On September 18, 1959, 47 men lost their lives when a faulty fan purifying the air in the colliery went on fire due to an electrical fault.
The men were in bogies travelling to the coal face to start work, and due to the intense smoke they were abandoned just a few hundred yards from safety.
The mine was eventually flooded to put out the fire; there was only one survivor from the crews.
The mining accident was one of the worst within the UK in the 20th century, widowing 41 women and leaving 76 children without a father.
This year also marks the 90th anniversary of the six miners who lost their lives in the Auchengeich Pit tragedy of 1931.
The then First Minister Alex Salmond unveiled the memorial on September 18, 2009.
Miller Homes’ Stoneyetts Village development site team partnered with Duffy & McCann Plastering and Roughcasting to complete the repairs by rendering and restoring the rear wall of the memorial.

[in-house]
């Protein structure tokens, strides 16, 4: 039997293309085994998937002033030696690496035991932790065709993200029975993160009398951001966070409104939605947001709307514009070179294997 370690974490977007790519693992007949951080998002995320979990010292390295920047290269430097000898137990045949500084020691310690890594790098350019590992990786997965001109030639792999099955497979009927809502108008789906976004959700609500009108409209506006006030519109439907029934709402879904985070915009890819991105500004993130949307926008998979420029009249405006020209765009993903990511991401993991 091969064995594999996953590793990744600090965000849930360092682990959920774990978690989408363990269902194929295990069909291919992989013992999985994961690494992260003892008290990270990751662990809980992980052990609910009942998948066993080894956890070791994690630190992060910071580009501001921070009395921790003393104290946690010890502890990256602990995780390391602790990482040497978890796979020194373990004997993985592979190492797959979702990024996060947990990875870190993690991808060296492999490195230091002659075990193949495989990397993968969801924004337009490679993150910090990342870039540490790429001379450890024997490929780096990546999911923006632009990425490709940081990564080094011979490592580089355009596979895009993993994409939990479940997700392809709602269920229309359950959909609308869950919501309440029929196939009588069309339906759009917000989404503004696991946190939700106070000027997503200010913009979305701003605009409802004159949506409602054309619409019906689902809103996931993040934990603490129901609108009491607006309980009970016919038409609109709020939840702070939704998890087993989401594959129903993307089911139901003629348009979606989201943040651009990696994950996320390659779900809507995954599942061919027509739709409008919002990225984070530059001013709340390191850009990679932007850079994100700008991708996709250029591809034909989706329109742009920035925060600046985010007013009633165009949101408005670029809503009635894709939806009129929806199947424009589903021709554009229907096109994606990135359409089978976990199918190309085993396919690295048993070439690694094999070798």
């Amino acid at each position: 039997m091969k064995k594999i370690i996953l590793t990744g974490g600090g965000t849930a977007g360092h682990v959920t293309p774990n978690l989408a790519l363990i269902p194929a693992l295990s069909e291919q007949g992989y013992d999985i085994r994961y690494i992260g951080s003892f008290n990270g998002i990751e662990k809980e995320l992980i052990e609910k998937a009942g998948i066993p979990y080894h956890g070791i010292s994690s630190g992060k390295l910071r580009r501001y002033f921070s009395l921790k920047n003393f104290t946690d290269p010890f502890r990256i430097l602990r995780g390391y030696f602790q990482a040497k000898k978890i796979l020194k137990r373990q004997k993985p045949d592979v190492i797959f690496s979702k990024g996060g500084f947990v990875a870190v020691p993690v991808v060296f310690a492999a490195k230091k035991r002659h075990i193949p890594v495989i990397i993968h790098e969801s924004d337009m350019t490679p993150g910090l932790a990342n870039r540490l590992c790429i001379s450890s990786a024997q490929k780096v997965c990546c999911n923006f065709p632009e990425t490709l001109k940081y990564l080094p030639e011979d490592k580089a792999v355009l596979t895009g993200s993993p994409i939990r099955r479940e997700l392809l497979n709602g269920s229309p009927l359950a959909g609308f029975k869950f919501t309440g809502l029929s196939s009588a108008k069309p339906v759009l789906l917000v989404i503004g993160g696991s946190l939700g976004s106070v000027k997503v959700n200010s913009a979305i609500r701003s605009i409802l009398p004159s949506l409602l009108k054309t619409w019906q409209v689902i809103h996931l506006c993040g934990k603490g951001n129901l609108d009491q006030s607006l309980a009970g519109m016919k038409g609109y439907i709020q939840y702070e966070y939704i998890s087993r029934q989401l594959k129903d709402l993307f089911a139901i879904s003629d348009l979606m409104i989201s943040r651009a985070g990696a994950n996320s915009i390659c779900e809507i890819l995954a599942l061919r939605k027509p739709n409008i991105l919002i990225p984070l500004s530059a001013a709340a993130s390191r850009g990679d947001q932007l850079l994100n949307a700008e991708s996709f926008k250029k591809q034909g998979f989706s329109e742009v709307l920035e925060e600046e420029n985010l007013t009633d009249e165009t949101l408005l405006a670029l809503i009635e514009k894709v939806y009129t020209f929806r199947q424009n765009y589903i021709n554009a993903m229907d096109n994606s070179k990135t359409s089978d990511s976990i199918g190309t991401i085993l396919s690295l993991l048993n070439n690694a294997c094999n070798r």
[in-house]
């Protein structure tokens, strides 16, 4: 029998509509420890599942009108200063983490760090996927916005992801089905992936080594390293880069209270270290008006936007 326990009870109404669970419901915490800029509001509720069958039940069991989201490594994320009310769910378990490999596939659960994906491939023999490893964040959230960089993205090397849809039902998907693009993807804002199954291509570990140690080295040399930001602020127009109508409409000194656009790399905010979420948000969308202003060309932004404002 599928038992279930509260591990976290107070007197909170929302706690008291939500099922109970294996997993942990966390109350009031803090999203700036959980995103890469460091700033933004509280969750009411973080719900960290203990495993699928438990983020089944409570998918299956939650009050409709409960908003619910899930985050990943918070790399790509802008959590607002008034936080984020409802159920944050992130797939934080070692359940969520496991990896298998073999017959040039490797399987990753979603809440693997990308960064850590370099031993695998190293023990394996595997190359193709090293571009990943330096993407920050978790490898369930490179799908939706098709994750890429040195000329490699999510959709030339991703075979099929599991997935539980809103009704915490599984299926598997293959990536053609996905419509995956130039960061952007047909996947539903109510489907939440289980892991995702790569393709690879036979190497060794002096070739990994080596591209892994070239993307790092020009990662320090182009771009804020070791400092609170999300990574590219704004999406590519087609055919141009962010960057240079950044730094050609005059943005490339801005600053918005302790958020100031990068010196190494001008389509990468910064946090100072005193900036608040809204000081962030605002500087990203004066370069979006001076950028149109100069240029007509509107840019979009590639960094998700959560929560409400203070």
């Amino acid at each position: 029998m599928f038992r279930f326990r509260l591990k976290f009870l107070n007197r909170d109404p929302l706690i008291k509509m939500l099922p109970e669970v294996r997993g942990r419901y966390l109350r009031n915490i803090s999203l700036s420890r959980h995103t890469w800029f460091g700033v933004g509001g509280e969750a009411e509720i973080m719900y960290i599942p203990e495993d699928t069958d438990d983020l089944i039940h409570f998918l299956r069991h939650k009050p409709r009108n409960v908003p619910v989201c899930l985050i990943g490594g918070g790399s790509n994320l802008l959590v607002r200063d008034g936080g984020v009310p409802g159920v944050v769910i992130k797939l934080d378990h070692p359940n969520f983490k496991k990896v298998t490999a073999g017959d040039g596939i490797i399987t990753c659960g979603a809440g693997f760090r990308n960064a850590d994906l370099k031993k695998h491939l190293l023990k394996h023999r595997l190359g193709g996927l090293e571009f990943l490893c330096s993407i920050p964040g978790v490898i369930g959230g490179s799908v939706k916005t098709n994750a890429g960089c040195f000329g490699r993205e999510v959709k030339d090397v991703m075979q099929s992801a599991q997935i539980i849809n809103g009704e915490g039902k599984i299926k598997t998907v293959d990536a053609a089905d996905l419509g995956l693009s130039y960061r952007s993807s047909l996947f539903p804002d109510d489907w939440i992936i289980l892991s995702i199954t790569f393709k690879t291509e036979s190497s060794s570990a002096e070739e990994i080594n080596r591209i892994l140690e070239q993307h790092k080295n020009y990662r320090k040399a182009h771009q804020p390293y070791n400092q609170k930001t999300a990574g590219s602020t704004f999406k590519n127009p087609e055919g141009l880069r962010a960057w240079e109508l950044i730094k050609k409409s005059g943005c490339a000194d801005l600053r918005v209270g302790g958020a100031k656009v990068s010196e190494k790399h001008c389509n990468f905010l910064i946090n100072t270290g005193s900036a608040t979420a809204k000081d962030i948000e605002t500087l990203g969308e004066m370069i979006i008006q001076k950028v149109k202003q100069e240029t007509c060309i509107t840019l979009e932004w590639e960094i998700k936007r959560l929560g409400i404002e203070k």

Ricky Blackley, site manager at Stoneyetts Village, said: “The Auchengeich Mining Disaster Memorial is a meaningful place for those who lost their loved ones during the tragic mining disasters in 1959 and 1931.
"We’re truly honoured to have played our part in repairing the memorial to help maintain the historic resting place so that generations to come can visit and pay their respects.”
Gartcosh, Glenboig and Moodiesburn councillor Willie Doolan added: “The Auchengeich Memorial is a place that many of us in Lanarkshire hold close to our hearts.
"It has been touching to see Miller Homes and Duffy & McCann come together to help repair this space for the community.”
Neil Duffy, director of Duffy & McCann Plastering and Roughcasting, said: “We’re really pleased with the outcome here.
"It has been very moving working so closely on a memorial that means so much to the local residents here in Moodiesburn and throughout the rest of the Lanarkshire community.”